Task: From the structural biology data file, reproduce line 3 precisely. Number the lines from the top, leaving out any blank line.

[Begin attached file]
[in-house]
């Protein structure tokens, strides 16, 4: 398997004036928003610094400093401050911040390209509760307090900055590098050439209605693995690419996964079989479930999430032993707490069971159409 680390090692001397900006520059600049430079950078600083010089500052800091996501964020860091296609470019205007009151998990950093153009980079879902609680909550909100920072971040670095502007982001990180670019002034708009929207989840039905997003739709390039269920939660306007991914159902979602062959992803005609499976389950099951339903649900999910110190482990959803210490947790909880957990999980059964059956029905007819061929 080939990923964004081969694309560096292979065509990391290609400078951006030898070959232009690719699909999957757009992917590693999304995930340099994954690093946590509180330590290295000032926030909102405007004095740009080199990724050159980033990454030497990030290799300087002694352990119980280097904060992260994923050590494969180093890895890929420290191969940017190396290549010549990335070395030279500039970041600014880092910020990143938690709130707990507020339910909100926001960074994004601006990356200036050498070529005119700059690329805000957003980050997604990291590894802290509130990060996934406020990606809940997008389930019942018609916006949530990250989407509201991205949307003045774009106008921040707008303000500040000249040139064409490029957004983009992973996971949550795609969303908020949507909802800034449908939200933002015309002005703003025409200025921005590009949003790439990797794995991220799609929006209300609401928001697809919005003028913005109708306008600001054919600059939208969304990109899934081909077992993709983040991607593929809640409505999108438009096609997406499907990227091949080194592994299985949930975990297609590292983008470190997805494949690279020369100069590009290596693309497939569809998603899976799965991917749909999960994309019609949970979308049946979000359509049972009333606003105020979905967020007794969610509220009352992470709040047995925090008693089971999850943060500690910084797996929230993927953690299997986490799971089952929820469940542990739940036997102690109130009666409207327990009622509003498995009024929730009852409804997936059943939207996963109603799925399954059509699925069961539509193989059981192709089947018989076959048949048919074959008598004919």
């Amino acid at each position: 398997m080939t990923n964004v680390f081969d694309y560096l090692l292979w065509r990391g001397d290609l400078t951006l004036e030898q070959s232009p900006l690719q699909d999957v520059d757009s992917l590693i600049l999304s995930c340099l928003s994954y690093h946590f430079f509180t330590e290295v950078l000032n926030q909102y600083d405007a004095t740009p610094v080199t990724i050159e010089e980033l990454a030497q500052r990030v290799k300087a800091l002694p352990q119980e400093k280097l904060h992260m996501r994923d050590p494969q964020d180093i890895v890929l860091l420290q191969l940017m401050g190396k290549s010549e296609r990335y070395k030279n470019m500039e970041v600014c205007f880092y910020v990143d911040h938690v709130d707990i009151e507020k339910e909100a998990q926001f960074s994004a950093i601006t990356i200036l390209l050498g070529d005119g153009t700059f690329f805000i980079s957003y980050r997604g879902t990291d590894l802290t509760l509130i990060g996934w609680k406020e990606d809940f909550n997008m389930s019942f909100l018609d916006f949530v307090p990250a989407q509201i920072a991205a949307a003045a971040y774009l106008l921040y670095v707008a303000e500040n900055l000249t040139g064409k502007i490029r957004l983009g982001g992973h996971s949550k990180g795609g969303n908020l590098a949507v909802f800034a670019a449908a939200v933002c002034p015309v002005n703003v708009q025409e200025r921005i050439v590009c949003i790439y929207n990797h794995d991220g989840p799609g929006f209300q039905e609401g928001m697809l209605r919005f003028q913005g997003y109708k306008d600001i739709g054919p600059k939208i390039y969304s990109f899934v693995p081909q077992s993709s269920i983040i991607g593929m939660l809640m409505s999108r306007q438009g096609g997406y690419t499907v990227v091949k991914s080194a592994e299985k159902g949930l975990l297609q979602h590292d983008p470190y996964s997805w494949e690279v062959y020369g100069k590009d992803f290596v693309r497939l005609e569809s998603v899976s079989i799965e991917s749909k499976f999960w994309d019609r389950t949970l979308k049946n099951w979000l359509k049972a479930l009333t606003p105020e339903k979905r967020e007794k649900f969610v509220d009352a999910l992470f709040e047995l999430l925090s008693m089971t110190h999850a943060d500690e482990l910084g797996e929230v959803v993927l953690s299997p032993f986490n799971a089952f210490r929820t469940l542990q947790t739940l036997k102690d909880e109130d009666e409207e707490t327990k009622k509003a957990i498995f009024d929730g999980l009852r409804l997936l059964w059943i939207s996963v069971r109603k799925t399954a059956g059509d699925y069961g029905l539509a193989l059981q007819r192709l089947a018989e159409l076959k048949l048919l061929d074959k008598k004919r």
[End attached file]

């Amino acid at each position: 398997m080939t990923n964004v680390f081969d694309y560096l090692l292979w065509r990391g001397d290609l400078t951006l004036e030898q070959s232009p900006l690719q699909d999957v520059d757009s992917l590693i600049l999304s995930c340099l928003s994954y690093h946590f430079f509180t330590e290295v950078l000032n926030q909102y600083d405007a004095t740009p610094v080199t990724i050159e010089e980033l990454a030497q500052r990030v290799k300087a800091l002694p352990q119980e400093k280097l904060h992260m996501r994923d050590p494969q964020d180093i890895v890929l860091l420290q191969l940017m401050g190396k290549s010549e296609r990335y070395k030279n470019m500039e970041v600014c205007f880092y910020v990143d911040h938690v709130d707990i009151e507020k339910e909100a998990q926001f960074s994004a950093i601006t990356i200036l390209l050498g070529d005119g153009t700059f690329f805000i980079s957003y980050r997604g879902t990291d590894l802290t509760l509130i990060g996934w609680k406020e990606d809940f909550n997008m389930s019942f909100l018609d916006f949530v307090p990250a989407q509201i920072a991205a949307a003045a971040y774009l106008l921040y670095v707008a303000e500040n900055l000249t040139g064409k502007i490029r957004l983009g982001g992973h996971s949550k990180g795609g969303n908020l590098a949507v909802f800034a670019a449908a939200v933002c002034p015309v002005n703003v708009q025409e200025r921005i050439v590009c949003i790439y929207n990797h794995d991220g989840p799609g929006f209300q039905e609401g928001m697809l209605r919005f003028q913005g997003y109708k306008d600001i739709g054919p600059k939208i390039y969304s990109f899934v693995p081909q077992s993709s269920i983040i991607g593929m939660l809640m409505s999108r306007q438009g096609g997406y690419t499907v990227v091949k991914s080194a592994e299985k159902g949930l975990l297609q979602h590292d983008p470190y996964s997805w494949e690279v062959y020369g100069k590009d992803f290596v693309r497939l005609e569809s998603v899976s079989i799965e991917s749909k499976f999960w994309d019609r389950t949970l979308k049946n099951w979000l359509k049972a479930l009333t606003p105020e339903k979905r967020e007794k649900f969610v509220d009352a999910l992470f709040e047995l999430l925090s008693m089971t110190h999850a943060d500690e482990l910084g797996e929230v959803v993927l953690s299997p032993f986490n799971a089952f210490r929820t469940l542990q947790t739940l036997k102690d909880e109130d009666e409207e707490t327990k009622k509003a957990i498995f009024d929730g999980l009852r409804l997936l059964w059943i939207s996963v069971r109603k799925t399954a059956g059509d699925y069961g029905l539509a193989l059981q007819r192709l089947a018989e159409l076959k048949l048919l061929d074959k008598k004919r």